Deep in the heart of America’s first mass-produced suburb, a tall woman stands speaking to two Highway Department workers. She has on bluejeans and a fleece pullover, looking calm and in command. There is no outward indication that she is the supervisor of the largest municipality in the nation and is in the midst of directing one of the largest rescue and recovery efforts in this town’s history in the wake of Hurricane Sandy.

The Town of Hempstead, on New York’s Long Island, has a population larger than a handful of states with over 850,000 people. Its supervisor, Kate Murray, presides over a local government which has consistently run budget surpluses despite the economic hardships of our time.  It has also been run by Republicans for its entire modern history.

I live in a part of the Town of Hempstead called Levittown. Many are familiar with it through American History classes, as Bill Levitt built affordable housing for veterans returning from the battlefields of Europe and the Pacific. Our famous scions include Eddie Money, Billy Joel and Bill O’Reilly. Many other Levittowns sprung up around the country, and the model was replicated worldwide.

When the town was built, its trees too were planted at the same time. The trees that smashed through two houses on Rose Lane were about 60 years old. Kate Murray’s highway department was busy clearing these trees and at least a dozen others on my block alone as early as Tuesday morning, as Hurricane Sandy was exiting the region. By Wednesday morning virtually all of the roads in our part of the Town of Hempstead were passable, the linemen began working on restoring power, and residents began assessing damage to their property.

As I have had very little access to the internet this week and no power, I have had time to think about the role of government in our lives at a time such as this. When I saw Kate Murray down the block on Tuesday morning, I thought that she should be somewhere else, perhaps in a command center, managing the crisis. Later in the week I realized that Murray’s leadership style is the ideal. She has able commissioners in place to run the departments of her government. There’s little need for photo ops for someone like her although she is sure to indulge in them as she is, after all, a politician.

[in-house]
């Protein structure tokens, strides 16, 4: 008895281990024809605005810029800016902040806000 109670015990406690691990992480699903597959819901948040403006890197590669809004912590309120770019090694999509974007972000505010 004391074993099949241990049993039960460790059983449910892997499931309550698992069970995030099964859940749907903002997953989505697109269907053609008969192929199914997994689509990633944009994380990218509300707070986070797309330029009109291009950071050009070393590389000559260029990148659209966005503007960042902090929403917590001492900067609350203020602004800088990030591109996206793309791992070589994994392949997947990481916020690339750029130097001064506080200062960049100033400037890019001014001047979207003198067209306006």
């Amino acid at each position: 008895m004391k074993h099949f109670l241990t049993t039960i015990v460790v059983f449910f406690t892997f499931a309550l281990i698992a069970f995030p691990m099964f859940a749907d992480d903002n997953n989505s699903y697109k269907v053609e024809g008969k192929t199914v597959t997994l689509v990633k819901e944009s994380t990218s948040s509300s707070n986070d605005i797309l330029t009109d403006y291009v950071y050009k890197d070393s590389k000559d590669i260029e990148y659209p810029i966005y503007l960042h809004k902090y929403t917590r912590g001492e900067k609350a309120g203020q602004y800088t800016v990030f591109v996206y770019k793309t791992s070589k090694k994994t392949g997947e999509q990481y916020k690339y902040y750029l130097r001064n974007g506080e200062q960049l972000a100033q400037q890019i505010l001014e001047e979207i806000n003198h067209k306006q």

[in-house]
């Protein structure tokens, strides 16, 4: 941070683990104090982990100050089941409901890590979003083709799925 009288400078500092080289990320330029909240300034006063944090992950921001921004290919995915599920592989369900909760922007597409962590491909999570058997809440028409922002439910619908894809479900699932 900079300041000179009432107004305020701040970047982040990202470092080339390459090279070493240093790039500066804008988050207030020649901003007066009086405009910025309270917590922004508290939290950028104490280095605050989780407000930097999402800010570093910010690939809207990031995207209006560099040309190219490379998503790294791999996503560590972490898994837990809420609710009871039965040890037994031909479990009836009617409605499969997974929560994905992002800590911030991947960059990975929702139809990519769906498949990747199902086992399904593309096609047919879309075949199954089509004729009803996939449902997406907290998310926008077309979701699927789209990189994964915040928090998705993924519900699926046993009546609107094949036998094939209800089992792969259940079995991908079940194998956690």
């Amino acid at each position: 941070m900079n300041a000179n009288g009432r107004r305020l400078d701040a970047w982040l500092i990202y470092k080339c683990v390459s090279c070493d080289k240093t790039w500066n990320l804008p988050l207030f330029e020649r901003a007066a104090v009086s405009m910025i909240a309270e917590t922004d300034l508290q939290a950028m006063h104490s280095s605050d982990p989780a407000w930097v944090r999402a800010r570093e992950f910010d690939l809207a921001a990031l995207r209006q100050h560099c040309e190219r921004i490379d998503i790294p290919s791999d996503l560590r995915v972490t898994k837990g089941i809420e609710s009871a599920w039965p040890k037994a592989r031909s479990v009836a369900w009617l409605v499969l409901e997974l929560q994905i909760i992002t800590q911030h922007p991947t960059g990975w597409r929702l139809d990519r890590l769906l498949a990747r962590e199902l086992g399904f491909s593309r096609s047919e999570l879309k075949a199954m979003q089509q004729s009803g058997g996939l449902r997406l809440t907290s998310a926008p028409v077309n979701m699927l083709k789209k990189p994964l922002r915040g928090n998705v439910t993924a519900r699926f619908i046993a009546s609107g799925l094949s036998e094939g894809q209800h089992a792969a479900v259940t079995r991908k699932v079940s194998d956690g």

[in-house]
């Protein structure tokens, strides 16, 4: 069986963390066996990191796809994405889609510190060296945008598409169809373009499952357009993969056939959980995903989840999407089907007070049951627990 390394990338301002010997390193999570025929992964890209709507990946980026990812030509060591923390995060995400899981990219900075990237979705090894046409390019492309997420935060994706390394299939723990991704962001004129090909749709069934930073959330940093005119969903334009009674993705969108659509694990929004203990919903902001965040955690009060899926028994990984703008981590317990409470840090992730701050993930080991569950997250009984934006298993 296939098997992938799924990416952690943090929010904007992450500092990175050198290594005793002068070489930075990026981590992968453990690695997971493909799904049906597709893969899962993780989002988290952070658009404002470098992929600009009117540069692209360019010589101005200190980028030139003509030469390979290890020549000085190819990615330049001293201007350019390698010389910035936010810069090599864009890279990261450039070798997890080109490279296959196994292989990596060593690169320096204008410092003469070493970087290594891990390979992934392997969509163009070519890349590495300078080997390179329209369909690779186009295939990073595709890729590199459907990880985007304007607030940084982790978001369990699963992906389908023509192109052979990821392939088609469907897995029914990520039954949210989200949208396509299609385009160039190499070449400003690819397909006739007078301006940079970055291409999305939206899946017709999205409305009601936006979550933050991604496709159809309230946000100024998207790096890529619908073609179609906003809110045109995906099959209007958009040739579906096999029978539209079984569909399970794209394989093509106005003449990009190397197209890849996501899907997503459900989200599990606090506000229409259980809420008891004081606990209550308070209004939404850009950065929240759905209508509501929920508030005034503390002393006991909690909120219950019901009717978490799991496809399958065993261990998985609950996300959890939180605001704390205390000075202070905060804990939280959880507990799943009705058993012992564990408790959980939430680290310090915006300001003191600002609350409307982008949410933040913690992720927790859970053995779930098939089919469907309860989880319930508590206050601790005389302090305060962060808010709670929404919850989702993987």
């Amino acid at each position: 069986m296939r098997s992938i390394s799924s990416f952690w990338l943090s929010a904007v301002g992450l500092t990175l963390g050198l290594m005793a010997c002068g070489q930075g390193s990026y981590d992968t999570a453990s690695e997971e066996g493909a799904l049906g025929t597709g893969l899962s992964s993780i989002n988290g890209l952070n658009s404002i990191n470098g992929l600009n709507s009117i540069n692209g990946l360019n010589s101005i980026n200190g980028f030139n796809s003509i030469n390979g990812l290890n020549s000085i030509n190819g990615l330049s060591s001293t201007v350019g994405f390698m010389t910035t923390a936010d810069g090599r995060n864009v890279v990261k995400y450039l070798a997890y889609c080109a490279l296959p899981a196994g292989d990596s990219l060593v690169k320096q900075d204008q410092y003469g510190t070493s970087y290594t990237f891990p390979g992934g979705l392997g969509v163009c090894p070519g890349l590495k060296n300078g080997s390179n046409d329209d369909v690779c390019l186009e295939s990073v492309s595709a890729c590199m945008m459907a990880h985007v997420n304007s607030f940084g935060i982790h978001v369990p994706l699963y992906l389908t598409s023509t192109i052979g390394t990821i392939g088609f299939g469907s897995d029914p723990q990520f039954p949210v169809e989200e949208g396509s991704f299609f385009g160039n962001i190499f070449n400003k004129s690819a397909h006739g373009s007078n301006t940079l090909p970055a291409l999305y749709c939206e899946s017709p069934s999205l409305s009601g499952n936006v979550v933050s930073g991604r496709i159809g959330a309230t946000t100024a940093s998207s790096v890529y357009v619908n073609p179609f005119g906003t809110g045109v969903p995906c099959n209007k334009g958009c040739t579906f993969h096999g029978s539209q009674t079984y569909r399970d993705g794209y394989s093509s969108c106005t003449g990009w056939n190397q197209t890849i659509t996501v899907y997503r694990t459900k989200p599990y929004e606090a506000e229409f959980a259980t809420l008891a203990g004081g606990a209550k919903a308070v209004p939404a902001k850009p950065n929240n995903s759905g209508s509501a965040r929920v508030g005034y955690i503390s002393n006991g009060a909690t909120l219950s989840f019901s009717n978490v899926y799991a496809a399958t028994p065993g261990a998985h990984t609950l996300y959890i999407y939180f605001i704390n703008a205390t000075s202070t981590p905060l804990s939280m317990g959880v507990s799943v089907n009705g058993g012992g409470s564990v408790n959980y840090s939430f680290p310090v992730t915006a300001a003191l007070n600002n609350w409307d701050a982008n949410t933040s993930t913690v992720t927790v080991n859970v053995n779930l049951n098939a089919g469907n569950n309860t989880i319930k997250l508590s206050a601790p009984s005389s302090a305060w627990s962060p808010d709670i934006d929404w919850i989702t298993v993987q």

You see, when the President comes to town after a crisis there is really very little that he can do to alleviate the suffering of the people on the streets.  Is there really any way for me to gauge whether or not FEMA money is flowing into state coffers?  Do I really care if President Obama and Governor Andrew Cuomo are getting along and if that is going to impact New York’s recovery?

People can look out their windows to decide if Kate Murray is doing her job. Are the streets clear? Are the roads passable? Yes, they are. Local government is working. I can’t speak for the state or federal governments.

Here’s what I know. The government that is closest to us is the most effective. Local government, if run properly, can respond to our needs and work with local businesses and community groups to make life a little better.  Far-removed government in Washington and Albany seems to be better at getting in the way of our success and happiness and moves at a snail’s pace to respond to disasters. One can only think of Ronald Reagan’s famous line that the nine most terrifying words in the English language are “I’m from the government, and I’m here to help.”

Mayor Mike Bloomberg spent much of the week defending his decision to allow the ING NYC Marathon to continue despite the suffering on Staten Island and the rest of the city. He ultimately cancelled it, after plenty of outrage on Twitter and talk radio. After all, the marathon kicks off just a stone’s throw from where they are still pulling bodies from the rubble. Last I heard, all of his roads aren’t clear and the lights aren’t on. Nanny Bloomberg needs a lesson in decisive leadership from Kate Murray.

I’ll take Kate over Mike, Andrew, or Barack any day.

Kyle Sabo | Hunter College